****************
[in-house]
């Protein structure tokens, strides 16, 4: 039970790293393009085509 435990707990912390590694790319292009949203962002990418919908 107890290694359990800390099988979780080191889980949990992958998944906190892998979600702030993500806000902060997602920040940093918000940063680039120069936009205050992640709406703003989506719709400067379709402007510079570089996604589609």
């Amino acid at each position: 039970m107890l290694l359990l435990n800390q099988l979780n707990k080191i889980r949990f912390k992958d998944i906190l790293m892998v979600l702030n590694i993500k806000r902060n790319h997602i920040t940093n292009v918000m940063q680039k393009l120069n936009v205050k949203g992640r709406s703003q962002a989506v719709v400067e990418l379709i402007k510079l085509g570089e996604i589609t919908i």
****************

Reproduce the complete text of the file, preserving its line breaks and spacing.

[in-house]
């Protein structure tokens, strides 16, 4: 039970790293393009085509 435990707990912390590694790319292009949203962002990418919908 107890290694359990800390099988979780080191889980949990992958998944906190892998979600702030993500806000902060997602920040940093918000940063680039120069936009205050992640709406703003989506719709400067379709402007510079570089996604589609």
């Amino acid at each position: 039970m107890l290694l359990l435990n800390q099988l979780n707990k080191i889980r949990f912390k992958d998944i906190l790293m892998v979600l702030n590694i993500k806000r902060n790319h997602i920040t940093n292009v918000m940063q680039k393009l120069n936009v205050k949203g992640r709406s703003q962002a989506v719709v400067e990418l379709i402007k510079l085509g570089e996604i589609t919908i």